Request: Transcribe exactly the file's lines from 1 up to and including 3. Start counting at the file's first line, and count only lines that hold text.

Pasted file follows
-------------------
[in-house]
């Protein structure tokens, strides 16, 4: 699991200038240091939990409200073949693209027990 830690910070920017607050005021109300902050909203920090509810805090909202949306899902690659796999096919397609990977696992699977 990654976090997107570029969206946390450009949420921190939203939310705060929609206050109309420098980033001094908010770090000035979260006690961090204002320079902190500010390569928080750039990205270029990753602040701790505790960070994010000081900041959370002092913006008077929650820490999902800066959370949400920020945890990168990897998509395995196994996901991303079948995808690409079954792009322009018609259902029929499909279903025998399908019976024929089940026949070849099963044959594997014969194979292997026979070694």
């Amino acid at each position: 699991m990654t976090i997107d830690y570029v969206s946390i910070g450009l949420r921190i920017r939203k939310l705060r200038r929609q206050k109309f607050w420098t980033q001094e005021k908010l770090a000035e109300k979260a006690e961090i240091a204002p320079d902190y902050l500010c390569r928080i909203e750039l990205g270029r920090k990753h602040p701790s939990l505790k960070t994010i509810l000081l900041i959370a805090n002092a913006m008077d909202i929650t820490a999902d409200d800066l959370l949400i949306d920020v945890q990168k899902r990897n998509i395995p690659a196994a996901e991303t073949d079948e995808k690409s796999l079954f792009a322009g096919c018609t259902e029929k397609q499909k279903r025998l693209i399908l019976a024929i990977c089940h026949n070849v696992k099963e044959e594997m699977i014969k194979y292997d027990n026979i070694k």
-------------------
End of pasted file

[in-house]
């Protein structure tokens, strides 16, 4: 699991200038240091939990409200073949693209027990 830690910070920017607050005021109300902050909203920090509810805090909202949306899902690659796999096919397609990977696992699977 990654976090997107570029969206946390450009949420921190939203939310705060929609206050109309420098980033001094908010770090000035979260006690961090204002320079902190500010390569928080750039990205270029990753602040701790505790960070994010000081900041959370002092913006008077929650820490999902800066959370949400920020945890990168990897998509395995196994996901991303079948995808690409079954792009322009018609259902029929499909279903025998399908019976024929089940026949070849099963044959594997014969194979292997026979070694």
């Amino acid at each position: 699991m990654t976090i997107d830690y570029v969206s946390i910070g450009l949420r921190i920017r939203k939310l705060r200038r929609q206050k109309f607050w420098t980033q001094e005021k908010l770090a000035e109300k979260a006690e961090i240091a204002p320079d902190y902050l500010c390569r928080i909203e750039l990205g270029r920090k990753h602040p701790s939990l505790k960070t994010i509810l000081l900041i959370a805090n002092a913006m008077d909202i929650t820490a999902d409200d800066l959370l949400i949306d920020v945890q990168k899902r990897n998509i395995p690659a196994a996901e991303t073949d079948e995808k690409s796999l079954f792009a322009g096919c018609t259902e029929k397609q499909k279903r025998l693209i399908l019976a024929i990977c089940h026949n070849v696992k099963e044959e594997m699977i014969k194979y292997d027990n026979i070694k």